Deciding on a Cabin location is very tricky for users as requires a knowledge of the ship and of the industry terms. In addition to this, many users do not even know what they should look for. For example, we have learned from customers that a Cabin located one floor under a public space is not recommended if you value silence. Cabins at the center of the ship are more recommended if you are seasick, and so are lower decks. Some cabins are far away from elevators while others are too near with a small crowd in front of your door at every hour.

We know better than most customers, so we pick the best cabin location (at the time of booking) automatically

We were presenting customers with an overwhelming choice of 20 available cabins to choose from. This was causing a lot uncertainty and historically we had an high bounce rate at this stage of the process. Our solution of reducing the number by preselecting the best cabin for each group automatically worked well for everyone in terms of user conversions:

Result: Conversions bumped up of 3.5% with the new workflow because we have made 2 steps optional and user interviews we had after this change shown us that the user confidence in their booking is increased.

Deck plan support for multiple cabins

Booking multiple cabins brought several challenges in the deck plan area, as customers may want different cabin type, but still be near each other. We solved this by automatically assigning the two cabins and discouraging the manual selection of a cabin grade.

Add here image caption
Add here image caption
Add here image caption


We designed a completely new experience that affected many areas of the booking flow, but we A/B tested each assumption separately. The user centric approach paid off and many of the B variations reached confidence level in just a few weeks. Its effect was clearly visible in the data in terms of absolute number of conversions between the two versions. User of the B variant were also spending significantly less time in completing the booking flow and selecting their cabin, and had a lower bounce rate.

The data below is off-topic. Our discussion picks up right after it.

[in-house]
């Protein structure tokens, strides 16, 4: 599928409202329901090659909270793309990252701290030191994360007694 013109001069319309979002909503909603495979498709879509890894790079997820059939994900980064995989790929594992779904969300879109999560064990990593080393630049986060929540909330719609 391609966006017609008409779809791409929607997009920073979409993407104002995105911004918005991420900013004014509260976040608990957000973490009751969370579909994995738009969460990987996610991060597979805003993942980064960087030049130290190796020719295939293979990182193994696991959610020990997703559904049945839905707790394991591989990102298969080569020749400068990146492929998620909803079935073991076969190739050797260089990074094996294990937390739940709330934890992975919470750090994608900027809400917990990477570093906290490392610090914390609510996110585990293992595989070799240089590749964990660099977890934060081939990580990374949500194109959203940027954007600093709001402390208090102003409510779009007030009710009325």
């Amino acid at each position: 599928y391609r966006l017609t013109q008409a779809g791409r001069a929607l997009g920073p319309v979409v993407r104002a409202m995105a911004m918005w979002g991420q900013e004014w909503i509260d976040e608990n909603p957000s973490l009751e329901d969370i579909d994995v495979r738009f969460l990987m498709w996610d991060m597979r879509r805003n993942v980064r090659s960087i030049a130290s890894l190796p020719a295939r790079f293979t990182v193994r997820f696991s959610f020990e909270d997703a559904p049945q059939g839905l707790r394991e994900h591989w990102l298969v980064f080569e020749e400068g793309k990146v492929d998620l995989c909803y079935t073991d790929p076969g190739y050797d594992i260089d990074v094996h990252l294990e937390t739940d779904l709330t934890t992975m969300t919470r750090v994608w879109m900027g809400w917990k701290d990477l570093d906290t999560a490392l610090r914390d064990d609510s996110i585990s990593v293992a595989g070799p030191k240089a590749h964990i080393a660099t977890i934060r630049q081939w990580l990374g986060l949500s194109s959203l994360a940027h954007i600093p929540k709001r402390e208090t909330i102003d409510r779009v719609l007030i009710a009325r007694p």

What worked well

The most significant improvement from the redesign came from looking at the current data and UX flow with a critical eye and redesign the whole flow, rather than trying to fix UX problems in each component. It was vital for the success of the operation to decide on the removal and automation of several steps that were causing friction, with no added value for customers, like Cabin grades, asking every customer to select their cabin location in the deck plan, reducing options like cabin type, cabin features and promotion to a minimum and grouping similar options together to simplify the decision.

What could have been better

Some of the problems / solutions touched multiple areas and required permission from different stakeholders like marketing, commercial, sales in order to happen. They were involved during the research phase but after the product team worked independently to create the prototype and we disconnected a little from the other teams. Given the high impact nature of this project, we should have organised regular catch ups with the other stakeholders and not only keep them involved, but also directly ask for their help: many of the biggest challenges we faced were related to data they had direct control over, and they could have drastically improved the user experience if they have decided to come together and reorganise that data for us. The result was that we could not create the ideal UI as we needed to work around the data problem from our side of things, rather than fixing it at the source with the help of other teams.

One more thing

One of the considerations that emerged during a design sprint was that we should really try to define what kind of brand we are and use it to guide our design in the future. Are we a "cruise deals" website, or we offer a "service" to our customers that help them find the best cruise for your needs, bringing you all the data you need to take an informed decision?

I am really rooting for the latter, as it will allow us to take a more user centered approach in our design decisions. This requires more qualitative research on our side and more collaboration between teams, but it's clearly possible as the business has a lot of loyal followers.

How did I do?

I would like to know your thoughts on this case study, please help me do better. Complete the survey and claim your free Candy bag. Average completion time is 3 minutes.

Start the survey

More works: